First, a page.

The automatic spring bridge already improved for the Cal. 80111 of the Ingenieur has been adopted from the ingenious winding mechanism design of Albert Pellaton. This is a central component, which carries the rotor and absorbs impacts from all directions. The pawl winding mechanism itself has nevertheless undergone a complete change. Two double winding pawls, making four in total instead of the previous two, transmit the energy of the rotor movement to the pawl wheel through push-and-pull movements. A dead angle is eliminated during winding, and the efficiency of the winding is increased by 30 per cent by the new positioning of the pawls, which now no longer lie one after the other, but are arranged in pairs opposite one another on the pawl wheel. They are not controlled by the cam disc (heart) as previously, but by a crankshaft similar to that found in an automobile engine. The index-free escapement system with a special, Nivarox balance spring produced exclusively for IWC exhibits clearly superior oscillation characteristics in return for a lower energy requirement and achieves a “quality factor” – as the relevant measurable variable is referred to – of more than 400, which lies significantly above that of most other high quality and highest-quality movements. Fine adjustment is effected via precision adjustment screws on the balance wheel ring.
For the first time, the chronograph movement with its flyback function, actuated via a classic column wheel, permits the indication of the aggregate time recording of hours and minutes in the familiar form of an analogue time display with two hands. It can also run continuously with the movement without any decrease in amplitude. This feat of strength demonstrated by proprietary chronograph design also meets the high demands of a watch which does not bear the great name Da Vinci simply in order to embellish itself, but rather in order to live up to all that the name implies.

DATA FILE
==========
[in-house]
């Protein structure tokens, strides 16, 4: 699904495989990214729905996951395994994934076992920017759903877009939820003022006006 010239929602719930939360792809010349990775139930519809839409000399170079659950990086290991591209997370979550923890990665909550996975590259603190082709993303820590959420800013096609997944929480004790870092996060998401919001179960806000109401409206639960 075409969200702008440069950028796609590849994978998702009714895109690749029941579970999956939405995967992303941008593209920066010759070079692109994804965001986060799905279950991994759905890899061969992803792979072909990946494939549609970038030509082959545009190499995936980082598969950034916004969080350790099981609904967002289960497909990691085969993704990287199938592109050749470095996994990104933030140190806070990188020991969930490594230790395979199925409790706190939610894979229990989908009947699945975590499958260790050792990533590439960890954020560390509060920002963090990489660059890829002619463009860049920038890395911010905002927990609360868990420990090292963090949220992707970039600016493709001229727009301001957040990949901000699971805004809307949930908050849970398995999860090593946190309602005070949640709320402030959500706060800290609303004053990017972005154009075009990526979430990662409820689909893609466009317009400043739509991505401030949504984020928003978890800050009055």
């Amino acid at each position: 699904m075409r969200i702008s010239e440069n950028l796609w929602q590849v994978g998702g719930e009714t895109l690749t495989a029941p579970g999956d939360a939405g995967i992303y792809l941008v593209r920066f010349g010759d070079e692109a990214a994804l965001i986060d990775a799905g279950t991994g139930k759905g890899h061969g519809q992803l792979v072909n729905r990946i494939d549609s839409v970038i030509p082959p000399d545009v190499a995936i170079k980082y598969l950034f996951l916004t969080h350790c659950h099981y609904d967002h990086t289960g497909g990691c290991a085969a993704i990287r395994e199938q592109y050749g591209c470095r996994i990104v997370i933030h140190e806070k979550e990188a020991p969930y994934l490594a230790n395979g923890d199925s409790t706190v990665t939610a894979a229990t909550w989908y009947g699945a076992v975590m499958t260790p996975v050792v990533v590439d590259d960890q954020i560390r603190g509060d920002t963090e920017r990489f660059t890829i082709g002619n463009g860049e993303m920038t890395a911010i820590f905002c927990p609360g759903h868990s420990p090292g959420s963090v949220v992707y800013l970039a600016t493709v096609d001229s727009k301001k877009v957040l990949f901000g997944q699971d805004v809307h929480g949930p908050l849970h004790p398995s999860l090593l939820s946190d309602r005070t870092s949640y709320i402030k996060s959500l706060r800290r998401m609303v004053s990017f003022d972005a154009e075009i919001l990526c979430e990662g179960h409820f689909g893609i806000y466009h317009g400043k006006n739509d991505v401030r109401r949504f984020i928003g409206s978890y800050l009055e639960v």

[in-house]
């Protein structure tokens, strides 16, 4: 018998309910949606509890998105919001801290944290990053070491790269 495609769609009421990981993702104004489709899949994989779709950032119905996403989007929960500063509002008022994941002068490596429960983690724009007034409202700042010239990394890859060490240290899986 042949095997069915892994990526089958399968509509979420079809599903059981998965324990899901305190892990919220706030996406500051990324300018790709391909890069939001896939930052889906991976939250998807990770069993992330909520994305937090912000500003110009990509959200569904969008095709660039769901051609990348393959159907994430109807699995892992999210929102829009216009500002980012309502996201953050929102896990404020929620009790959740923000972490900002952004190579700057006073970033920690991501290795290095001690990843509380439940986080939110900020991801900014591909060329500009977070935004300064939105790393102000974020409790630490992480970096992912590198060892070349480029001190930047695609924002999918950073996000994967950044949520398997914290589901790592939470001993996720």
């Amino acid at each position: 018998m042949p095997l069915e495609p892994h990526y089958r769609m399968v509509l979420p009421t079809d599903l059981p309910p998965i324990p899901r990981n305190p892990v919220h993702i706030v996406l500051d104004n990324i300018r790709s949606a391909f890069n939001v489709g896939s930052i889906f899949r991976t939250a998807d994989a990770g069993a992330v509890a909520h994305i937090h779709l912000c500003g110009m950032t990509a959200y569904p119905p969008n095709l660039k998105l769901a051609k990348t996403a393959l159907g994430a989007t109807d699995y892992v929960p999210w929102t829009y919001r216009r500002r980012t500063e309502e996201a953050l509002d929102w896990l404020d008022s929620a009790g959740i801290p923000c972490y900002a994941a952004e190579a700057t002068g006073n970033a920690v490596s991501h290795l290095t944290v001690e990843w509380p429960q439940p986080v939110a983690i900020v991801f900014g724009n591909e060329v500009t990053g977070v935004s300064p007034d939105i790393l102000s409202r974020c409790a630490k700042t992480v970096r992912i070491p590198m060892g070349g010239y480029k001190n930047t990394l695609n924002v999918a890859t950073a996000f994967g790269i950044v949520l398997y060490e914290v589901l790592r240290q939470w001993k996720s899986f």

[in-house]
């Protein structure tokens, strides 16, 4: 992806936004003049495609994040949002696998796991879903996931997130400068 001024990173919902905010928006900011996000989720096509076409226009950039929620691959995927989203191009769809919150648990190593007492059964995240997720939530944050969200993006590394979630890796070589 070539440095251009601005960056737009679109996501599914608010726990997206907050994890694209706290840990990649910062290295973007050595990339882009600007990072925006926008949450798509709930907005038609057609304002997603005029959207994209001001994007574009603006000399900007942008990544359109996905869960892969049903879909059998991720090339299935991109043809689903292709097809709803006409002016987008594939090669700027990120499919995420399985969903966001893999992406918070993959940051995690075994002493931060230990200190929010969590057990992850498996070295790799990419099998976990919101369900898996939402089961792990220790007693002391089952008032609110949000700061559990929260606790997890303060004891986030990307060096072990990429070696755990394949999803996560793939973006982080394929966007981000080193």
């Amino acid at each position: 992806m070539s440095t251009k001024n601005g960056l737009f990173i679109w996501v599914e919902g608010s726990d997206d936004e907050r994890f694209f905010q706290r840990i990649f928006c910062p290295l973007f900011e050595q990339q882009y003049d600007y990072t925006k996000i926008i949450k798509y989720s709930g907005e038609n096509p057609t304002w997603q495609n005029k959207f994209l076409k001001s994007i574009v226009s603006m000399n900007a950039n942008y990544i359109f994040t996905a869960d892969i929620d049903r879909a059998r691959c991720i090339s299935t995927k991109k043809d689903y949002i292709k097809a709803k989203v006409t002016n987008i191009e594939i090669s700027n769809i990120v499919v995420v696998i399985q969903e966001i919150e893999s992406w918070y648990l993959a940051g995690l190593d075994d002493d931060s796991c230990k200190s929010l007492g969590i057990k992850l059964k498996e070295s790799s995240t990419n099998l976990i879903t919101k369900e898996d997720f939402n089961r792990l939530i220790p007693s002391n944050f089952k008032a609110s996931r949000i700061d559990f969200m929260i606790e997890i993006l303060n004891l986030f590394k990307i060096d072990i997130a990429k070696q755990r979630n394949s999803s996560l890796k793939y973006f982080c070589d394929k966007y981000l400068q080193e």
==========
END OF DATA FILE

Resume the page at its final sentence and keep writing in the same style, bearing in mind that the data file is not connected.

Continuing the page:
The Da Vinci Chronograph Ref. IW3764 is available in white gold, rose gold and stainless steel, with a limited edition of 500 watches in platinum.
Model: Da Vinci Chronograph Ref. IW3764
Chronograph in a tonneau case with manufactory automatic movement and analogue display of aggregate stop times synchronized with the actual time, with date display and seconds stop function, hands and indices luminous, platinum variant limited to 500 watches
Vibrations: 28,800/h / 4 Hz
Power reserve: 68 h
Case, dial and strap
Three-part tonneau case in platinum, 18 ct. white gold, 18 ct. rose gold, stainless steel
Dial silver-plated (platinum), slate-grey ardoise (white gold), silver-plated (rose gold), black (stainless steel)
Glass sapphire glass, convex, anti reflective, see-through back sapphire
Clasp match the case material
Water-resistant 3 bar (30 m)
Diameter 43 mm
Height 14.35 mm